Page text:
Five years into the crisis, there remain manifold challenges to global financial and economic stability. The situation continues to be extraordinarily complex, and there are no easy solutions on offer.

The exceptional dimension of the crisis – the real threat it presents for the prosperity of the people in Europe and around the world – requires a forceful response by national and international authorities. However, several factors are limiting the capacity of authorities to react around to world. Most importantly, the weak fiscal positions of many countries are placing severe constraints on the capacity of governments to – somehow – spend their way out of the crisis.

In some cases, this has led to calls on monetary authorities to act more. In addressing the crisis, we should not forget that policy responses shape future expectations. We cannot afford to take measures that entail the risk of adverse economic consequences, such as moral hazard in fiscal policies or an unanchoring of inflation expectations.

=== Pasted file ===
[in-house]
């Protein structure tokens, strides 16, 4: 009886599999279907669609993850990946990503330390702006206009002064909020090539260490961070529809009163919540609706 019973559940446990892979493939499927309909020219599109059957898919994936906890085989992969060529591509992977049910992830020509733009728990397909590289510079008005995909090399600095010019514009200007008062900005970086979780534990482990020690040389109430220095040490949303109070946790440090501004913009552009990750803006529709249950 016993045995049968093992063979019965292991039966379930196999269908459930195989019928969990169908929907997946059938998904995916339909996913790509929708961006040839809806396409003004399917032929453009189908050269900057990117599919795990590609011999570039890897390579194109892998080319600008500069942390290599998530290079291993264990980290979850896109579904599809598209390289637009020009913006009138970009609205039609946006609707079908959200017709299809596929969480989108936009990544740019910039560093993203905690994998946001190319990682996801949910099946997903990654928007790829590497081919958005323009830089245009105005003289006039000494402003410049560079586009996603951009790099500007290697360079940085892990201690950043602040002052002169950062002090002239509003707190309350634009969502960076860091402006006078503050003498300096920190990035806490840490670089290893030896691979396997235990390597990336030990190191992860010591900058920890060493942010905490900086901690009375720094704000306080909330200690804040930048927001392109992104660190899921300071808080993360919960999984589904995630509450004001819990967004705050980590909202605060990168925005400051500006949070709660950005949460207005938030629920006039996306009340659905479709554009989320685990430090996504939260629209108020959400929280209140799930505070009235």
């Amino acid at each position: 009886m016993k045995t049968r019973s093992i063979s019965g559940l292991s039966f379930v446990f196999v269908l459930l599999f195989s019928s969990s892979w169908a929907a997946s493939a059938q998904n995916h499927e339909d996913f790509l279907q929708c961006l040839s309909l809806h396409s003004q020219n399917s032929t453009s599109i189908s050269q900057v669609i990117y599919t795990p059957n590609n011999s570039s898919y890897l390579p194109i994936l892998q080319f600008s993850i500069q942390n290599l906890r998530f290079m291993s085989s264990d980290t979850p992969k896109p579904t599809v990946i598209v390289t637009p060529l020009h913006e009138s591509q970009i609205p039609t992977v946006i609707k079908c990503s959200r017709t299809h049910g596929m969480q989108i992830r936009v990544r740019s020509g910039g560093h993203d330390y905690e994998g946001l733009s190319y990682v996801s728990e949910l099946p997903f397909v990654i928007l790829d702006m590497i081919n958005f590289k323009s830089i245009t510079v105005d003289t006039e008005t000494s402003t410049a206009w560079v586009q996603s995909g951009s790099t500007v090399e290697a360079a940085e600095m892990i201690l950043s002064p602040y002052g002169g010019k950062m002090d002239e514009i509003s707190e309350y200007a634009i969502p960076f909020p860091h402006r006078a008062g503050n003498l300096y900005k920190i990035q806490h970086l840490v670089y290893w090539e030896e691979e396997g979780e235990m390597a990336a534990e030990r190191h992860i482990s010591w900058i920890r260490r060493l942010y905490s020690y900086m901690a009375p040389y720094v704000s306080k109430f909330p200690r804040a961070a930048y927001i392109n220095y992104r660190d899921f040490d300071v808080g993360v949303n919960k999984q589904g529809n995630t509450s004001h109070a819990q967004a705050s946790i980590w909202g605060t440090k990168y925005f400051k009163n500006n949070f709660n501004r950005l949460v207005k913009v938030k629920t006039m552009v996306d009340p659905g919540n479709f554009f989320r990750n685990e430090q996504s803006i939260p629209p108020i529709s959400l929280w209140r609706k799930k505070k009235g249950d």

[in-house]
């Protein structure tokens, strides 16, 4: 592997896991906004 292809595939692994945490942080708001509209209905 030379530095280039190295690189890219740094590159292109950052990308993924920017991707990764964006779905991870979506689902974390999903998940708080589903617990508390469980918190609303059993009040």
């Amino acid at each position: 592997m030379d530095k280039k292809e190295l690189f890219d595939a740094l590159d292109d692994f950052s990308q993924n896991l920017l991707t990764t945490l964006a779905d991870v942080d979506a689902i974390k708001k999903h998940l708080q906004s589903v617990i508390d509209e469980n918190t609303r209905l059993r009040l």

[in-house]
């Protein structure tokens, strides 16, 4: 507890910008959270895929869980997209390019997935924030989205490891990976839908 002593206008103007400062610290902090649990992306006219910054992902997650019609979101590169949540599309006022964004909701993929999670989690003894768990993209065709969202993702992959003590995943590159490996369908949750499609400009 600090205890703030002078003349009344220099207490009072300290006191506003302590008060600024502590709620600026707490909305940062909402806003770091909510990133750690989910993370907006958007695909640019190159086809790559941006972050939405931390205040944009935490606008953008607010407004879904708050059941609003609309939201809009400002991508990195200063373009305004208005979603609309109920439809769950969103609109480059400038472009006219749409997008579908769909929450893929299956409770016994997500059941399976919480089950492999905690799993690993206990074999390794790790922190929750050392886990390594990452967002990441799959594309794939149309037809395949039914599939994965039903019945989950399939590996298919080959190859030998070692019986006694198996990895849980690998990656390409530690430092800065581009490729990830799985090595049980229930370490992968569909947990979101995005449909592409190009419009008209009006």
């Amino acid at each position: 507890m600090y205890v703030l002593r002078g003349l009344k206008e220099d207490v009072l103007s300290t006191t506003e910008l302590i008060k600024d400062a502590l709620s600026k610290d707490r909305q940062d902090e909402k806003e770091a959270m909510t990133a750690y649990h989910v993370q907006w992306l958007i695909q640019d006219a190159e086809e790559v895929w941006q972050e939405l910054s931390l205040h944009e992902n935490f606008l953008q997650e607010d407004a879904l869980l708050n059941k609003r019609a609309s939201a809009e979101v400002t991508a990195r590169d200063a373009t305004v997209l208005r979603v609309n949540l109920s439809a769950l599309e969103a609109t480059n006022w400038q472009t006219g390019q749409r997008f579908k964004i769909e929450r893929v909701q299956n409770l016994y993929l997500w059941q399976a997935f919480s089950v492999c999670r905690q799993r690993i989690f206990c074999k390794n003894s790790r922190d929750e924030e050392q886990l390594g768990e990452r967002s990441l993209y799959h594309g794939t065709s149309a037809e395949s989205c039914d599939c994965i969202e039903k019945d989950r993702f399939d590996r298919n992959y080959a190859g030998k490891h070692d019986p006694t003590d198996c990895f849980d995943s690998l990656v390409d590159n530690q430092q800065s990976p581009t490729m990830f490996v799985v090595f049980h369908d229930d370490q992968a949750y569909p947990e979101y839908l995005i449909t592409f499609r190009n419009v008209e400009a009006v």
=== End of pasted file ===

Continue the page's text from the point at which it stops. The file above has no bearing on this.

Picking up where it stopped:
In my remarks, I will focus on the euro area’s framework for economic governance and on the crisis resolution measures taken in there. In view of enormous challenges that had to be dealt with, both the ECB and the euro area governments have taken important policy measures.

The euro area economic governance framework and the crisis

Let me first briefly review the economic governance of the euro area at the outset.